These portraits were freely discussed at the time of the Bruges exhibition in 1902, where they were exhibited by their owner at the time, Leopold Goldschmidt. Georges Hulin, the compiler of the catalogue of the exhibition, enters them as they are here named. The attribution has been contested by some critics, James Weale suggesting that perhaps they might be the work of Hugo van der Goes.
Thomas Portinari, the agent of the Medici in Flanders, though a person of importance in the commercial and social life of his time, is remembered today as a patron of the fine arts and by the fact that the portraits of himself and of his family appear in the great altarpiece by Hugo van der Goes, one of the summits of Flemish painting, now in the Uffizi Gallery at Florence, but until lately in the church for which it was intended, Santa Maria Nuova. This church was founded in 128o by Tomaso’s ancestor, Folco Portinari, who was the father of Dante’s Beatrice. The altarpiece was painted about 1476 and, judging from the age of the sitters, these Altman portraits must have been executed several years earlier, ten or twelve years at least, one would say. It has been pointed out that the necklace which the lady wears in our picture is the same that appears in her portrait on the wing of the altarpiece in Florence. Besides these pictures, several portraits attributed to Memling are believed to represent Portinari and his wife. Two of these occur in the Passion of Christ, a small picture in the Turin Museum; another is the Man in Prayer, the half of a triptych dated 1487 in the Uffizi, a picture which comes from the church of Santa Maria Nuova.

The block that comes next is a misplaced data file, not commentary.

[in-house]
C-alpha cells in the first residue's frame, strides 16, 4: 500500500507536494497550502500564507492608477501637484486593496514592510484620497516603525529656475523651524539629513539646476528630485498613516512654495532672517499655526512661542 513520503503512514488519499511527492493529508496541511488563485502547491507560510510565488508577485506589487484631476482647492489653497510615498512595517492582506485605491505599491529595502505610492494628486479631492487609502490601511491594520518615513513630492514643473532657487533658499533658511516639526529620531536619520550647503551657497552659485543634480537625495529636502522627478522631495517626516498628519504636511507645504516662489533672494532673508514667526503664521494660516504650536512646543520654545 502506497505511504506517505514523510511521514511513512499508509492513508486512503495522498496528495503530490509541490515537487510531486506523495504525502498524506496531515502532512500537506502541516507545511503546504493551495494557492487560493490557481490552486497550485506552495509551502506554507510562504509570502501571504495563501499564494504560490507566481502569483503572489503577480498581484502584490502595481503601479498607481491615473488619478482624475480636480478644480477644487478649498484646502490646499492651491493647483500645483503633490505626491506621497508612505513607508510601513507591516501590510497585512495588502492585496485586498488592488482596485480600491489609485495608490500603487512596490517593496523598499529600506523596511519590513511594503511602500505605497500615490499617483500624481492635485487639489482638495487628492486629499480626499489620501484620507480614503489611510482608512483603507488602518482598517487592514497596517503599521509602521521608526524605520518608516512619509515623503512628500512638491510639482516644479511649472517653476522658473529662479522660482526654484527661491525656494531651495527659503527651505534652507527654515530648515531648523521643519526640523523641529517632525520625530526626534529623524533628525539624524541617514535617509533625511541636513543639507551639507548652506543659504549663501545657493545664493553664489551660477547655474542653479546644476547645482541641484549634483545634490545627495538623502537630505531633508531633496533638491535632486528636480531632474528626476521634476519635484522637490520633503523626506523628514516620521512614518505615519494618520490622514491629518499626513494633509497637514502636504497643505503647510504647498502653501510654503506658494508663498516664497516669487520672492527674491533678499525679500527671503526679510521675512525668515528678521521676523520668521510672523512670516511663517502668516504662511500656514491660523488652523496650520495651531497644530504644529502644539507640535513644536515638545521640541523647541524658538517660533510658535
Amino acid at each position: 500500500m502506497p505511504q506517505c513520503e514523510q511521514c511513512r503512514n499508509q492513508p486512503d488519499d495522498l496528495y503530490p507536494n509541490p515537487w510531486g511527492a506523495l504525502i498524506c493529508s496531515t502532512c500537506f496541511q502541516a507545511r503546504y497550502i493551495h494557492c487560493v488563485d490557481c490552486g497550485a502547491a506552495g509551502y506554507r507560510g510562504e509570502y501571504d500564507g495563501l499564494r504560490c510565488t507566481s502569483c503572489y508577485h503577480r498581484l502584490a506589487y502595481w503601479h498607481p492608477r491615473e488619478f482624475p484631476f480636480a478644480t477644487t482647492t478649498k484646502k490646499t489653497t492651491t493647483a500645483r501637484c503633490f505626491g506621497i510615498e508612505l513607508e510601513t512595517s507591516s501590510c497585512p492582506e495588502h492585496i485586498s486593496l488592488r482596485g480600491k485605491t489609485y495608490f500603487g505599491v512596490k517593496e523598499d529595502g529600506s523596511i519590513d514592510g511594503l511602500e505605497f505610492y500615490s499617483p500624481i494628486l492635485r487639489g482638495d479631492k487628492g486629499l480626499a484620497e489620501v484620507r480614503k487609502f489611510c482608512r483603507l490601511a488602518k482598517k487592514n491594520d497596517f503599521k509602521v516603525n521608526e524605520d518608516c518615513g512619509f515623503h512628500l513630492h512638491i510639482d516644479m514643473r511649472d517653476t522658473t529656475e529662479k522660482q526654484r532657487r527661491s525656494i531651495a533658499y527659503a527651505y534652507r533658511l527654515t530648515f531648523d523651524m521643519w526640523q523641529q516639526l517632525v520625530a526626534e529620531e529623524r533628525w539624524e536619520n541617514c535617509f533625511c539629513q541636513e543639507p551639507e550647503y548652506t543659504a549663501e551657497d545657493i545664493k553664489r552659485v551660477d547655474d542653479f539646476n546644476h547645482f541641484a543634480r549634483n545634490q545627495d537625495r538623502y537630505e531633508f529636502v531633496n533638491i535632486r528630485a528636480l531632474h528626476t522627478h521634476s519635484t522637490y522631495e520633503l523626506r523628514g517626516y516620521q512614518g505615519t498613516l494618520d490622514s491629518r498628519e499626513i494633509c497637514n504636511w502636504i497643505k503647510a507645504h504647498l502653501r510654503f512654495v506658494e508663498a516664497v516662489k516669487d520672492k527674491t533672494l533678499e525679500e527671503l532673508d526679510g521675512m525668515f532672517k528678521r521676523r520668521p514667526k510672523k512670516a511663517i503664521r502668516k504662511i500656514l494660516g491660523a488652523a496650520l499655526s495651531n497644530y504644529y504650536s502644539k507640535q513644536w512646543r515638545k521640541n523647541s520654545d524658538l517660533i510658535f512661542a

Nothing is known of the history of our panels before they were acquired by Leopold Goldschmidt.